Pro Tip: This trail too can get pretty full in the summer, so an early start is best. Parts of the trail too often get pretty muddy, so expect to get a bit dirty. You might want to consider one of our Zoorenity waterproof and easily washable pads for your pups car ride home!
Lake Serene – Index – Stevens Pass Region
Northwest Forest Pass required for parking
8.2 miles round trip, 2000ft gain, with the highest point at 2521ft.
If you’re feeling liking like you want a bigger challenge after or instead of Bridal Veil Falls, you can continue up the path to the source of all that water up to Lake Serene. This is a beautiful hike, but definitely a bit more challenging.
I’m not going to lie, if you’re new to hiking, this is a pretty challenging hike that seems a bit deceptive with that first easy part to the falls trail. In fact, we once took some friends and their big ol’ German Shepard, Bear, who couldn’t make it and had to turn back. Mind you, Bear is not the most athletic pup (hehe… he did get stuck high centered on a fallen tree over the trail) but something to keep in mind. However, if you go for it it’s well worth the effort!
The first part of the trail is the same as Bridal Veil Falls. When you get to the sign with the split for the falls, you’ll instead continue to forward down the path. Shortly after the split you’ll come to a pretty cool big rock face, that depending on the time of year, is likely to have a much smaller waterfall.
To cold for me, but during the winter, this smaller fall will sometimes freeze over when cold enough to produce a pretty frozen waterfall.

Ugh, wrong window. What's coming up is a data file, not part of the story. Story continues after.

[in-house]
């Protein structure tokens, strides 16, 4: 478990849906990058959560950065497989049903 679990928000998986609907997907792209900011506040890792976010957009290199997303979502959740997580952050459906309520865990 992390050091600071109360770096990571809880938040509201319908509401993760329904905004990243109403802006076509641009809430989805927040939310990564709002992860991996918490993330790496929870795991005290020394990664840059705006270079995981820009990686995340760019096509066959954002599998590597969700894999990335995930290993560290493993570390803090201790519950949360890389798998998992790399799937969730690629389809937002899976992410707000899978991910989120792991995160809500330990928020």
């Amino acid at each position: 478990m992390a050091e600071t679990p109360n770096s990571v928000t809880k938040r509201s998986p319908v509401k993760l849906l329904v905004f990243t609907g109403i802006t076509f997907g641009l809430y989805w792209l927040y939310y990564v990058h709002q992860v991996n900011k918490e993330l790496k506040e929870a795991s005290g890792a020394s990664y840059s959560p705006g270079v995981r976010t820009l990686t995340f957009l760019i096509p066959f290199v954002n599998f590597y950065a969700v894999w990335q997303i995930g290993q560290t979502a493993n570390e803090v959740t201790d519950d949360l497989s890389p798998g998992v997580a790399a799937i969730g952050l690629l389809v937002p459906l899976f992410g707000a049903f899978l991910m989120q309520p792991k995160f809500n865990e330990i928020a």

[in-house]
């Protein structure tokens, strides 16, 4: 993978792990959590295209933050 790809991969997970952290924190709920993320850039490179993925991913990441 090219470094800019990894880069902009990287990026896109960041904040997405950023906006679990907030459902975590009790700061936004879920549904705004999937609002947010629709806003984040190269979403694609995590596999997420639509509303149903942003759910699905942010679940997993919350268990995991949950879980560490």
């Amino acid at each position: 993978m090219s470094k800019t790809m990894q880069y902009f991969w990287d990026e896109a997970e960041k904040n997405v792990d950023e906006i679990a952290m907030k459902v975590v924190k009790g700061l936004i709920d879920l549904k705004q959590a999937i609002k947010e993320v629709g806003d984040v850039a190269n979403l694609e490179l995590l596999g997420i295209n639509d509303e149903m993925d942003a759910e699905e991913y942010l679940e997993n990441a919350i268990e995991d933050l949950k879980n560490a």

The trail at this point narrows into a fun mix of dense, giant trees, exposed rock faces and dirt trails. I always love seeing trees growing out of and over rocks. You’ll cross additional various streams and be challenged with some large natural rock steps.
When you’re getting close the trees open up to reward you with your first views of Mount Index. It gets pretty dang steep at this point, but keep going, the lake is well worth all the panting.
The lake itself is a gorgeous alpine lake with the impressive sheer face of index towering another 3000ft above it.
There is a nice big slab of rock, perfect for enjoying lunch on and hopefully some sun. And if you’re crazy and want to cool off, a good place to take a dip, but expect it to be extremely cold! I see people shaking and chattering even in the summer heat because the water is just above freezing. Silly people.
Pro Tip: Same parking as Bridal Veil Falls, so get crowded in the summer. If hiking in winter, be sure to check avalanche danger, there are a few sketchy areas to consider with a lot of snow.
If you enjoyed these suggestions, stay tuned for another set coming soon and keep on wagging!